What you need to know:
Soccer. The constitutional court order, applied for by the USLL, means there is no legal football federation in the country. It also leaves in doubt FSL matches and Fufa General Assembly. Government has under 30 days to implement the new statutory instruments.
Ugandans will hope the Constitutional Court injunction against government’s recognition of Fufa and its activities does not attract a Fifa ban, which – if slapped – could cost the Cranes next Saturday’s World Cup qualifying decider away to Senegal.
The court on Tuesday issued an interim injunctive order restraining the Ministry of Education and Sports, the National Council of Sports (NCS) and any other government organ from “recognizing or holding out Fufa Limited and/or any other national football associations as the only recognized national football associations.
“Ministry of education and Sports, NCS and any government organ are hereby further restrained from recognizing, facilitating or in any way supporting the ongoing election process of new office bearers of Fufa Limited slated for Aug 31 until the statutory instrument is in place.”
This is after an application by the Uganda Super League Limited (USLL) against the Attorney General following the Education and Sports Minister, Jessica Alupo’s, failure to expedite the implementation of the AG and Solicitor General’s recommendations following a probe into Fufa’s legality. Acting deputy Chief Justice Steven B.K. Kavuma made the ruling. The AG and SG opined that Fufa went against the 1964 Sports Act in registering the national football association as a limited company. The SG then recommended that the minister disbands Fufa Limited and institutes a new regulatory framework for sports associations.
At the time Alupo was clear when she said: “No league will kick off until the Fufa legality question is addressed.” But the Fufa Super League (FSL) has since kicked off and the Fufa General Assembly is due this Saturday. “That is why we were forced to go and seek an injunction against government’s involvement with Fufa Ltd and to also force the minister to implement the Solicitor and Attorney General’s recommendations,” said Fred Muwema of Muwema and Mulema Advocates, USLL’s representatives, at a news conference yesterday.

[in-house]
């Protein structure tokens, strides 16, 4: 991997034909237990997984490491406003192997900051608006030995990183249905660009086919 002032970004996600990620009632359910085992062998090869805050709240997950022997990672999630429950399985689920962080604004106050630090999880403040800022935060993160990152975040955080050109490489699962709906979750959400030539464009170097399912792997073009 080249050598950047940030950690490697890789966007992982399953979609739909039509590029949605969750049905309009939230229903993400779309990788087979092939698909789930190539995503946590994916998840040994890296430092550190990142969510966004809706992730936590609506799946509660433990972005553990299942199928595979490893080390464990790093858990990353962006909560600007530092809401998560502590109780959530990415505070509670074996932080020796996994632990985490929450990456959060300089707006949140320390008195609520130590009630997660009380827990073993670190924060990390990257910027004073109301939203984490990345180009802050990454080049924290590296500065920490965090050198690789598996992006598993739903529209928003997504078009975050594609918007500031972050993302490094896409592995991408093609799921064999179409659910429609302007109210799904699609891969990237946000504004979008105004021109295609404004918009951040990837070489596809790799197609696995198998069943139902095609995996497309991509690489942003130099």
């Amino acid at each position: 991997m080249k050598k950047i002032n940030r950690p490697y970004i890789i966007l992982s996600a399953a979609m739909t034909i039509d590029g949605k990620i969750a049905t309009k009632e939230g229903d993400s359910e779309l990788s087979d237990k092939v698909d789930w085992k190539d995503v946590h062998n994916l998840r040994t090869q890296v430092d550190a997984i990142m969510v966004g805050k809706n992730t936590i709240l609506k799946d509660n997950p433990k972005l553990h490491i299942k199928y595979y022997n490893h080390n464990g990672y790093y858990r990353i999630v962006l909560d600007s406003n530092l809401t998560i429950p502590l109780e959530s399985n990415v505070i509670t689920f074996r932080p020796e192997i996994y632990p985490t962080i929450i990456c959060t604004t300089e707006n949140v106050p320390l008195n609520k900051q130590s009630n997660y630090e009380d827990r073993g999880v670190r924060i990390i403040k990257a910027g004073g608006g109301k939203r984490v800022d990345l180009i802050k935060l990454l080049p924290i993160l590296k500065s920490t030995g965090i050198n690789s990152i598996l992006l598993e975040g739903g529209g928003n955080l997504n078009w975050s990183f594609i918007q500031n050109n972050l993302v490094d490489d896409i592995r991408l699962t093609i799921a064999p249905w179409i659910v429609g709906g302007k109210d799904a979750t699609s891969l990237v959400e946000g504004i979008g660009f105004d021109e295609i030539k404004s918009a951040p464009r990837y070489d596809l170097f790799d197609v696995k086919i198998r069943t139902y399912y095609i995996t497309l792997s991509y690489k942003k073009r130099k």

It is not clear yet whether government will appeal the decision. “I’m currently in Northern Uganda but my secretary tells me she has received the letter. But I will first read it then give it to the Attorney General before we come out with an official position,” Alupo told us.
Fufa or Fufa limited cannot appeal since they are not party to the case. But their lawyer Alex Luganda is adamant the court order will not affect them. “As Fufa we are not affected and bothered by the court order,” he told Daily Monitor, “The order is against Fufa Limited and it only stops government from recognizing it, so government can just ignore it.
“Activities of Fufa the association will continue… the assembly in Njeru on Saturday will go ahead and the league will continue.”
Should Fufa insist on proceeding with their activities and government move in to enforce the order, Fifa could consider that as third party interference. But government could also use Fifa statutes by informing the Zurich body that Fufa are no longer recognised as the national association.